In the current study, assured to subjects that their information will remain confidential.


  Results Top


A total of 502 questionnaires were completed by the elderly subjects. The mean age of the subjects was 66.3 ± 5.3 years. About 48% (241 subjects) of them were men, and 52% (261 subjects) were female. Other demographic information details of the subjects are shown in [Table 1].
Table 1: Participant characteristics (n=502)

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In order to have a sufficient number of samples for use in factor analysis, the KMO value was obtained as 0.943. The approved number of samples and also the significance obtained by the Bartlett's test was <0.05, which indicates that factor analysis is appropriate.

The CFA revealed a six-factor model whose results, along with fit indices for the revised HPLP-II version, are given in the table [Table 2].
Table 2: The six‑factor measurement model of the Health Promoting Lifestyle Profile‑II items and its fit indices

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The CVI for the construct on interpersonal relationships was 0.86; for healthy eating, 0.84; for taking health responsibility, 0.84; for physical activity, 0.82; for stress management, 0.82; for spiritual growth, 0.83; and for total questions, it was 0.84. In investigating the face validity, the questionnaire was given to 20 elderly people as a pilot, and at this stage, some modifications were made. For example, in Questions 3, 15, and 39, the term "health team" was replaced by "health staff." Question 9 ("I follow programs related to health through watching TV or reading") was modified to "I follow programs related to health through watching TV or reading "Teletext."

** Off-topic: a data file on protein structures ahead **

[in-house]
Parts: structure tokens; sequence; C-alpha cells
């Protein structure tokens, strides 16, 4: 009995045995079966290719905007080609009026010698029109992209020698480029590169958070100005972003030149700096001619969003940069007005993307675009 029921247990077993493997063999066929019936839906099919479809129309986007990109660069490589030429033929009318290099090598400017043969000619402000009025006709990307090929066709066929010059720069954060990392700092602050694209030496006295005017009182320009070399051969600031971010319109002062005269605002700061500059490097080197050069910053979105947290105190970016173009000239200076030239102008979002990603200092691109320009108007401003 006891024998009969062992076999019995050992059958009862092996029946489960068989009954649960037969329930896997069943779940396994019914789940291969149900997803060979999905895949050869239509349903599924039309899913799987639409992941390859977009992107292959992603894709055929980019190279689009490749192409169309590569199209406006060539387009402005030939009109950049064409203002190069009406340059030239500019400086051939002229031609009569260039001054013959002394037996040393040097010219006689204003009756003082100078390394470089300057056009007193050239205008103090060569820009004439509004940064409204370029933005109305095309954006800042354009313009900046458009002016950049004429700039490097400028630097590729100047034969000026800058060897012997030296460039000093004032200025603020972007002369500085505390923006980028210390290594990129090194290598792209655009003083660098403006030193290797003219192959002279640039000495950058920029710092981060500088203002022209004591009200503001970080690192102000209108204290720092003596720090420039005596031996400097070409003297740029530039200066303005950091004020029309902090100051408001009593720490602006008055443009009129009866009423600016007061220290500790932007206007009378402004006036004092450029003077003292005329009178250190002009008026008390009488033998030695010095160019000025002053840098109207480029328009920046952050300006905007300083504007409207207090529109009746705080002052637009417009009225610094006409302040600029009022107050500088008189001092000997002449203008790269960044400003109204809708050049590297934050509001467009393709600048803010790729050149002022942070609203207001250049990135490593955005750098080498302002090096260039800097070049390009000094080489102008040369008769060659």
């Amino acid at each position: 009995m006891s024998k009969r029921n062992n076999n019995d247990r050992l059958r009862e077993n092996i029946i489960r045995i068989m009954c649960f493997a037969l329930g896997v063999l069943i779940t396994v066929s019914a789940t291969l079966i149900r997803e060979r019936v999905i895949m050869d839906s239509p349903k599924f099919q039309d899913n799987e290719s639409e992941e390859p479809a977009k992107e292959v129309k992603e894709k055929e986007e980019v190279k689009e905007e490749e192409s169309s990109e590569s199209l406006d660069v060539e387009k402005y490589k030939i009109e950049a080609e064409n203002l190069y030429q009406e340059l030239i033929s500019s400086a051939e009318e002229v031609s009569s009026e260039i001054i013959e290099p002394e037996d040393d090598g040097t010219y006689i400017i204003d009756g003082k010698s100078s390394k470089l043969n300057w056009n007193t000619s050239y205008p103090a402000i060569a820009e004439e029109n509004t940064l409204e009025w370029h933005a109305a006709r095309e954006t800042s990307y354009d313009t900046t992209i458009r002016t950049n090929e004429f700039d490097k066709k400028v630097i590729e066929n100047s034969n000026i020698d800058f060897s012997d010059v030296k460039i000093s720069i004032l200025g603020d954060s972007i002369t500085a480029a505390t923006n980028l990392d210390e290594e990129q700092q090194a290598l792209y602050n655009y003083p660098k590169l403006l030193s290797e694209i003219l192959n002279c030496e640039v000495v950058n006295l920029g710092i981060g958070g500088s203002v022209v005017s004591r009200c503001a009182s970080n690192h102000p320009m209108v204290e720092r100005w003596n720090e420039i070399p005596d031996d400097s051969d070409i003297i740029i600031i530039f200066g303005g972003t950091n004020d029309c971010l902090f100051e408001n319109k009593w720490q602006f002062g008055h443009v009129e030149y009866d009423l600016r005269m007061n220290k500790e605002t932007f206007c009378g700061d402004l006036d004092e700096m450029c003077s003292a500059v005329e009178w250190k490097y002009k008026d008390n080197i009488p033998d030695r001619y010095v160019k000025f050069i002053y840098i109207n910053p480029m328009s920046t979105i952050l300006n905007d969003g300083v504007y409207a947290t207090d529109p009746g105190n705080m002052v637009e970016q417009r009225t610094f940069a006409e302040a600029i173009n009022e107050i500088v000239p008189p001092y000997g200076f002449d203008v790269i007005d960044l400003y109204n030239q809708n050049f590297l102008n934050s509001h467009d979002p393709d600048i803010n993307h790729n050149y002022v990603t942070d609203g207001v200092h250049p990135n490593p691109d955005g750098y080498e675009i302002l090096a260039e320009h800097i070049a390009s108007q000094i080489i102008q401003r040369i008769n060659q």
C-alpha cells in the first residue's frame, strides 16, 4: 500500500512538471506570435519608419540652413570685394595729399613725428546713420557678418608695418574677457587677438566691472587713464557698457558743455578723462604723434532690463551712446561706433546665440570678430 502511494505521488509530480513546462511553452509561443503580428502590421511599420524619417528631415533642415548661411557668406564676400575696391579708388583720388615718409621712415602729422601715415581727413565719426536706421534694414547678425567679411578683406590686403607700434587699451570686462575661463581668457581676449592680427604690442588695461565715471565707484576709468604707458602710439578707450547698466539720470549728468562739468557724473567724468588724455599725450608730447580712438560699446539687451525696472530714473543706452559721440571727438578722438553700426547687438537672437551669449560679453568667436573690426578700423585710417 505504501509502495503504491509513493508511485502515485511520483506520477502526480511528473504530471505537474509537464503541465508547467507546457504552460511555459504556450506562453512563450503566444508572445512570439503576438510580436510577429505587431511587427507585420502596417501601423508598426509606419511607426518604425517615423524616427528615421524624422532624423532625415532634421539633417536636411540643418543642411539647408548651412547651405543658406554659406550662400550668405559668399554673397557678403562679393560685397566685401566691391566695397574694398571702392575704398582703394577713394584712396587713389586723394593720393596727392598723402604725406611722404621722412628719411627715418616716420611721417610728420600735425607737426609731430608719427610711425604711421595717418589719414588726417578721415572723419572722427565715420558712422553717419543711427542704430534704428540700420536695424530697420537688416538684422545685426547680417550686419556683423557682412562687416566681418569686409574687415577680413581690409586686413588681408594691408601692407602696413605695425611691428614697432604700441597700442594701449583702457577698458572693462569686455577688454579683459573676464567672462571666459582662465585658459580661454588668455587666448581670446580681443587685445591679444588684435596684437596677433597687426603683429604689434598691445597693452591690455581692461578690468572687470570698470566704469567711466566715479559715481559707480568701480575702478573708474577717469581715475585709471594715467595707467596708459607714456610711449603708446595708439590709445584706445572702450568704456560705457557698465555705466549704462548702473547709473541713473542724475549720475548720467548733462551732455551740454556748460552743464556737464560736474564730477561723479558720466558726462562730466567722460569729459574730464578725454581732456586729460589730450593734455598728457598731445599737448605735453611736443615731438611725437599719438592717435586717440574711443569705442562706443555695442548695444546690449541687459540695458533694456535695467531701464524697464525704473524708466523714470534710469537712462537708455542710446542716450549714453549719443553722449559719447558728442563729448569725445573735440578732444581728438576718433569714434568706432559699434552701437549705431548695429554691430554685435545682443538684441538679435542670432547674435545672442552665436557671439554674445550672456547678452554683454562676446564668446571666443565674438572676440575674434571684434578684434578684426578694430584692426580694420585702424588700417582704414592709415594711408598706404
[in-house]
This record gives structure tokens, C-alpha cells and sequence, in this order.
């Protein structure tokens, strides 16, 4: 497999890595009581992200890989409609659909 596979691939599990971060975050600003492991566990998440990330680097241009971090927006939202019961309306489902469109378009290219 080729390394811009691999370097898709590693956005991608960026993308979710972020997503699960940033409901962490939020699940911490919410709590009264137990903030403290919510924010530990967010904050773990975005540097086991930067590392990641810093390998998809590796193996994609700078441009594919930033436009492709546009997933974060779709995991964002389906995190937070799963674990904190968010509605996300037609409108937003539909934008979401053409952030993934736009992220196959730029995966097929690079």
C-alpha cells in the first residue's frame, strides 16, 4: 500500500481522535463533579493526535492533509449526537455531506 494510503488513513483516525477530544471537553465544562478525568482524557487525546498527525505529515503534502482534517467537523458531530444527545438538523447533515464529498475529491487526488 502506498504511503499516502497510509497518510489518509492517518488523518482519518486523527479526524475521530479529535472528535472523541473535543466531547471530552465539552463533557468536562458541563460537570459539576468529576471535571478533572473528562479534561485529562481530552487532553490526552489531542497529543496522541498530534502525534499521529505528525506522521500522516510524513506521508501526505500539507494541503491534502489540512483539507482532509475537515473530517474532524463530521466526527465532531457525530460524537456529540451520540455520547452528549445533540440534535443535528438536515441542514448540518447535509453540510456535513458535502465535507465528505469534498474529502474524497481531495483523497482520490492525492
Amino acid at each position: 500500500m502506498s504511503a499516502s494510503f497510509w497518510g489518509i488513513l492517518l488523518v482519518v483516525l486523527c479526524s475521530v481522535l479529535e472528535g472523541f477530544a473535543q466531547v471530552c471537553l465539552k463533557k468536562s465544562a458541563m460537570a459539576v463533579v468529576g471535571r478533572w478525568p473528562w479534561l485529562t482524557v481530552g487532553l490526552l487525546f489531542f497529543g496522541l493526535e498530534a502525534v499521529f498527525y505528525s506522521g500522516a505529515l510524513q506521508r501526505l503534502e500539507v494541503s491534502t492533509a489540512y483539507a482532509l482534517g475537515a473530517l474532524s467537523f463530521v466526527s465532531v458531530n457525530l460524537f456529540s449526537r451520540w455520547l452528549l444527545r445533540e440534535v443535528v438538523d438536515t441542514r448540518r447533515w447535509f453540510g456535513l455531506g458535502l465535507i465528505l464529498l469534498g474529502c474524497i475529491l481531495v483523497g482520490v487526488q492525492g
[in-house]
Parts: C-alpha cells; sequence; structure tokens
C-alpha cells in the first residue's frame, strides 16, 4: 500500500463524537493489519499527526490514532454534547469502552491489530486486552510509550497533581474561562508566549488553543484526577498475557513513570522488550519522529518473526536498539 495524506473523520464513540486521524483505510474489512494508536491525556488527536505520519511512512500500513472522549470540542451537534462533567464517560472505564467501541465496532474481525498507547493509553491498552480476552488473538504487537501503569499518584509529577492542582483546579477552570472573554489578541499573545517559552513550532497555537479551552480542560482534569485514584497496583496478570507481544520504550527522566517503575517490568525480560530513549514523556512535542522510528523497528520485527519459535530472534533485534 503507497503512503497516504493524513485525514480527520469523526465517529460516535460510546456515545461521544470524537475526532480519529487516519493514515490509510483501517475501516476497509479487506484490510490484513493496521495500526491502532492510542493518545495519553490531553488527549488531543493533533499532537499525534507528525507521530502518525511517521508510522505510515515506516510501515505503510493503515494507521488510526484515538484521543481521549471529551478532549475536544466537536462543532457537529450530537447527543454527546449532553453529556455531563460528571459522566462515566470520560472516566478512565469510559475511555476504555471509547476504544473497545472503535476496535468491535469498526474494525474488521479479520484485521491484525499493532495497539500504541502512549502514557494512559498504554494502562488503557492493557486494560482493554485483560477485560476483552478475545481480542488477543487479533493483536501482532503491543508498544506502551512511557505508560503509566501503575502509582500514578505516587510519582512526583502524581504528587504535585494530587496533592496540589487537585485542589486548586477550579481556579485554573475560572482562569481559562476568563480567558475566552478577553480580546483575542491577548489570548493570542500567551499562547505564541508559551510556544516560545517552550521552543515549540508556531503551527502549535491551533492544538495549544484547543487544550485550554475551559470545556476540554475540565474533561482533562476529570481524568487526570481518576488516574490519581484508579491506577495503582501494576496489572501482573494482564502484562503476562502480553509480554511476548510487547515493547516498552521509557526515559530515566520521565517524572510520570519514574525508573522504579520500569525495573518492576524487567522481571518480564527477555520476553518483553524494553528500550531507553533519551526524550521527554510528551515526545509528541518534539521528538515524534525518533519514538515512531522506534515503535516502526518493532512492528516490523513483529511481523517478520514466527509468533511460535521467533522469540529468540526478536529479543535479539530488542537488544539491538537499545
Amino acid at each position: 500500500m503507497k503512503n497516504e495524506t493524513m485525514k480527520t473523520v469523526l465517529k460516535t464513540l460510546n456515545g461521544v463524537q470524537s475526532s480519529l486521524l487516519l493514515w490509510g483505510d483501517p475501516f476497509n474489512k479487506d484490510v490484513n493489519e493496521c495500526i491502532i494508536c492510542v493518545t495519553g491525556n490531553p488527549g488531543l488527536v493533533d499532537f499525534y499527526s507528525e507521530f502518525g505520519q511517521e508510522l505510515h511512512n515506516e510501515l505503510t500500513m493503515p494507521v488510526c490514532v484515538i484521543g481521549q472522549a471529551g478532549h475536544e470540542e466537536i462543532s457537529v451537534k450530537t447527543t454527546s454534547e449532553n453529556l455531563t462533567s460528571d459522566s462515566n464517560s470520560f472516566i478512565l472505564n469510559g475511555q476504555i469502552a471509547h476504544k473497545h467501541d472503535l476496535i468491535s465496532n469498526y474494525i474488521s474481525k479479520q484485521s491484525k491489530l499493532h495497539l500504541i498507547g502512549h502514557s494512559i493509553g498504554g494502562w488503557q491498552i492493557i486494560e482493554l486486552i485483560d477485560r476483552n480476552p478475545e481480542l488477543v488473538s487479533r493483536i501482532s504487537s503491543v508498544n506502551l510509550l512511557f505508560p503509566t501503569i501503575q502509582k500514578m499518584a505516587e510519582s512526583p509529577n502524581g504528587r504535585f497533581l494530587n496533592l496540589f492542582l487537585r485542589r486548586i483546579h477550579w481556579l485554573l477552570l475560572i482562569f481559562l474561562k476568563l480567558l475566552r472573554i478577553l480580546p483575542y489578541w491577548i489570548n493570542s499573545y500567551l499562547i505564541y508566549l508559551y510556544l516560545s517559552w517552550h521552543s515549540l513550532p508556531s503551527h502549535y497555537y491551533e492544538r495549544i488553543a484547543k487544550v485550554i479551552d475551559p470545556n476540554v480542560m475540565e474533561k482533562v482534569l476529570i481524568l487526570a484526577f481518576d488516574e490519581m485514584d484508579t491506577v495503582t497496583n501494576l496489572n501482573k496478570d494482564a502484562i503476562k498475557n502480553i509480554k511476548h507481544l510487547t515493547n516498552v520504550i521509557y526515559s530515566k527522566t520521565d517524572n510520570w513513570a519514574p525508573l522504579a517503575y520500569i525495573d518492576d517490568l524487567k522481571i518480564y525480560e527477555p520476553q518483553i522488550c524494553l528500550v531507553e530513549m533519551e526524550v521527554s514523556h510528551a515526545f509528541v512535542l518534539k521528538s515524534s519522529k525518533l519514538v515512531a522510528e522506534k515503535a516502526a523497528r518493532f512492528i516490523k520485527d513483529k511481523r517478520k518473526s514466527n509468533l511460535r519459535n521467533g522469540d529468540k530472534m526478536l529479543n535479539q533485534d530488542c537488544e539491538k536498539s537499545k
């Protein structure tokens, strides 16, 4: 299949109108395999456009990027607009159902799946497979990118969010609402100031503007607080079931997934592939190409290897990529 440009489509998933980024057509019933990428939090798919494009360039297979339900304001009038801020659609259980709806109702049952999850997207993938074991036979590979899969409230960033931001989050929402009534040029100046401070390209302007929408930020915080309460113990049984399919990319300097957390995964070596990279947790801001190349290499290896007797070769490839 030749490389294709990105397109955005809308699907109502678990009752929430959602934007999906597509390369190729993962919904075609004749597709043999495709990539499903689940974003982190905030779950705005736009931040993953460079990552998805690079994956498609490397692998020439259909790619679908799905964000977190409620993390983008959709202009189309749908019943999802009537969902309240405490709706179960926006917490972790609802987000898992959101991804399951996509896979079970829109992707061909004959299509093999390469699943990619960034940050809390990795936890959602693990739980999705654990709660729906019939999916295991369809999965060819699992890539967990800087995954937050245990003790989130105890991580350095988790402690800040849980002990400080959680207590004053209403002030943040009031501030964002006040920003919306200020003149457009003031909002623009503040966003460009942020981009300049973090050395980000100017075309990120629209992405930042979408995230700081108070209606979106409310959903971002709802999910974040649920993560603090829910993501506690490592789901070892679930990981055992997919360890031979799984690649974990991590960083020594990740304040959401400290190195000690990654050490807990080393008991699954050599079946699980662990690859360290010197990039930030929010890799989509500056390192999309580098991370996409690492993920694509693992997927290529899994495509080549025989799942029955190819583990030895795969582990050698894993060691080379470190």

Cronbach's alpha values indicate good internal consistency of the questionnaire. Cronbach's alpha for HPLP-II was measured as 0.78. For all subscales of the questionnaire, it was in the range of 0.73-0.84.

All subscales within HPLPII had a direct and significant correlation with others (0.64>r>0.40). In other hand, these subscales had direct and significant correlation with the revised HPLP-II version (0.51<<i>r<0.71) and item-total correlations calculated as 0.27-0.65 [Table 3].
Table 3: Cronbach's alpha coefficients and correlation of subscales

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To confirm the reliability of the HPLP-II questionnaire, ICC = 0.79 was achieved (95% confidence interval: 0.59-0.86, P < 0.001) and its domain for all factors was calculated as 0.76-0.88.


  Discussion Top


This study was conducted with the aim of investigating the HPLP-II psychometric questionnaire in the Iranian elderly population.